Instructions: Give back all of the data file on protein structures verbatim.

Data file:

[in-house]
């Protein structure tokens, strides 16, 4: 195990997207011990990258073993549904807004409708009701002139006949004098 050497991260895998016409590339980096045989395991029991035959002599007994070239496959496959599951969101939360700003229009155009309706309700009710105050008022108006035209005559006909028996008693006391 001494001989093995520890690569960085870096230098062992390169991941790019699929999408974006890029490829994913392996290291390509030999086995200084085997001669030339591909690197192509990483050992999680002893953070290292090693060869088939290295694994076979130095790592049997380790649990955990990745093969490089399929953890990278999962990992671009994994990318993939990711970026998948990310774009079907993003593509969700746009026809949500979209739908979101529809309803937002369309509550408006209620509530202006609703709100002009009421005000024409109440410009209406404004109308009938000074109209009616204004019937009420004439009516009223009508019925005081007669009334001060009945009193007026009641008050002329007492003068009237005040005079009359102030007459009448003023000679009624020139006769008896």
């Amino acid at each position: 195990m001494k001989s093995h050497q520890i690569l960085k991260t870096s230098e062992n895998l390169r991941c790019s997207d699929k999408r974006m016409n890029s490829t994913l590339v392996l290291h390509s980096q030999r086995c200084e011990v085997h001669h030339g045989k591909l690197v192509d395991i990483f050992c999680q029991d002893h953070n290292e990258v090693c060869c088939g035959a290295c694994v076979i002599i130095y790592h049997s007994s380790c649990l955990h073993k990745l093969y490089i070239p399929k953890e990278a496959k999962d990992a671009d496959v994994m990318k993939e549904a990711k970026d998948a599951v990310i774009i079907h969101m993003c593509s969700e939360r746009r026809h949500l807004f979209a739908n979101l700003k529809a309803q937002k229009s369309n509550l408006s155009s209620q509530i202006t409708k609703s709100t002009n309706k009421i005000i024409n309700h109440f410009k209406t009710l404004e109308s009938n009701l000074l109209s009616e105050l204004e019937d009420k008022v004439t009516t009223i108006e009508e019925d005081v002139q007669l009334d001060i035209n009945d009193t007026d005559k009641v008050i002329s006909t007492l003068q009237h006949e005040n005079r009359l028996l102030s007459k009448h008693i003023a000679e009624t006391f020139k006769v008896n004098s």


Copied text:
[in-house]
């Protein structure tokens, strides 16, 4: 195990997207011990990258073993549904807004409708009701002139006949004098 050497991260895998016409590339980096045989395991029991035959002599007994070239496959496959599951969101939360700003229009155009309706309700009710105050008022108006035209005559006909028996008693006391 001494001989093995520890690569960085870096230098062992390169991941790019699929999408974006890029490829994913392996290291390509030999086995200084085997001669030339591909690197192509990483050992999680002893953070290292090693060869088939290295694994076979130095790592049997380790649990955990990745093969490089399929953890990278999962990992671009994994990318993939990711970026998948990310774009079907993003593509969700746009026809949500979209739908979101529809309803937002369309509550408006209620509530202006609703709100002009009421005000024409109440410009209406404004109308009938000074109209009616204004019937009420004439009516009223009508019925005081007669009334001060009945009193007026009641008050002329007492003068009237005040005079009359102030007459009448003023000679009624020139006769008896």
């Amino acid at each position: 195990m001494k001989s093995h050497q520890i690569l960085k991260t870096s230098e062992n895998l390169r991941c790019s997207d699929k999408r974006m016409n890029s490829t994913l590339v392996l290291h390509s980096q030999r086995c200084e011990v085997h001669h030339g045989k591909l690197v192509d395991i990483f050992c999680q029991d002893h953070n290292e990258v090693c060869c088939g035959a290295c694994v076979i002599i130095y790592h049997s007994s380790c649990l955990h073993k990745l093969y490089i070239p399929k953890e990278a496959k999962d990992a671009d496959v994994m990318k993939e549904a990711k970026d998948a599951v990310i774009i079907h969101m993003c593509s969700e939360r746009r026809h949500l807004f979209a739908n979101l700003k529809a309803q937002k229009s369309n509550l408006s155009s209620q509530i202006t409708k609703s709100t002009n309706k009421i005000i024409n309700h109440f410009k209406t009710l404004e109308s009938n009701l000074l109209s009616e105050l204004e019937d009420k008022v004439t009516t009223i108006e009508e019925d005081v002139q007669l009334d001060i035209n009945d009193t007026d005559k009641v008050i002329s006909t007492l003068q009237h006949e005040n005079r009359l028996l102030s007459k009448h008693i003023a000679e009624t006391f020139k006769v008896n004098s």